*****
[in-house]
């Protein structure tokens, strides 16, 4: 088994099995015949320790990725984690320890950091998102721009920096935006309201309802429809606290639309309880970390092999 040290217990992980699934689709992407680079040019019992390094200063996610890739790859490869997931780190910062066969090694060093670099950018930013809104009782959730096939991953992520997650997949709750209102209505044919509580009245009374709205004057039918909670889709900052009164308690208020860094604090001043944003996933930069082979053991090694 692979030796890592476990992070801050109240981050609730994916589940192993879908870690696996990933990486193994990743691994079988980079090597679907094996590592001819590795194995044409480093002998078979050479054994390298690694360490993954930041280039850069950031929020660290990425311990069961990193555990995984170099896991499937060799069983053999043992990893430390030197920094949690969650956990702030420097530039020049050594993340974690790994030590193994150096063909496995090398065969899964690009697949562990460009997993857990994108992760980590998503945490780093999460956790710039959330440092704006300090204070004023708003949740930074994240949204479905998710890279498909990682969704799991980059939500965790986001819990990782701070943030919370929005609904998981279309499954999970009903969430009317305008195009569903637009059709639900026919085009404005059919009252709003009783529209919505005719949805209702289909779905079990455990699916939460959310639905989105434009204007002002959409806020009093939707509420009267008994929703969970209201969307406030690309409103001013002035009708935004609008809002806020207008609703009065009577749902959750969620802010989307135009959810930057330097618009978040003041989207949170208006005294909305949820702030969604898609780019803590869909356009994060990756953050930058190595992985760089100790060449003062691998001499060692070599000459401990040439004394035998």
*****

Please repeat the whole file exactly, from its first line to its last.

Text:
[in-house]
């Protein structure tokens, strides 16, 4: 088994099995015949320790990725984690320890950091998102721009920096935006309201309802429809606290639309309880970390092999 040290217990992980699934689709992407680079040019019992390094200063996610890739790859490869997931780190910062066969090694060093670099950018930013809104009782959730096939991953992520997650997949709750209102209505044919509580009245009374709205004057039918909670889709900052009164308690208020860094604090001043944003996933930069082979053991090694 692979030796890592476990992070801050109240981050609730994916589940192993879908870690696996990933990486193994990743691994079988980079090597679907094996590592001819590795194995044409480093002998078979050479054994390298690694360490993954930041280039850069950031929020660290990425311990069961990193555990995984170099896991499937060799069983053999043992990893430390030197920094949690969650956990702030420097530039020049050594993340974690790994030590193994150096063909496995090398065969899964690009697949562990460009997993857990994108992760980590998503945490780093999460956790710039959330440092704006300090204070004023708003949740930074994240949204479905998710890279498909990682969704799991980059939500965790986001819990990782701070943030919370929005609904998981279309499954999970009903969430009317305008195009569903637009059709639900026919085009404005059919009252709003009783529209919505005719949805209702289909779905079990455990699916939460959310639905989105434009204007002002959409806020009093939707509420009267008994929703969970209201969307406030690309409103001013002035009708935004609008809002806020207008609703009065009577749902959750969620802010989307135009959810930057330097618009978040003041989207949170208006005294909305949820702030969604898609780019803590869909356009994060990756953050930058190595992985760089100790060449003062691998001499060692070599000459401990040439004394035998």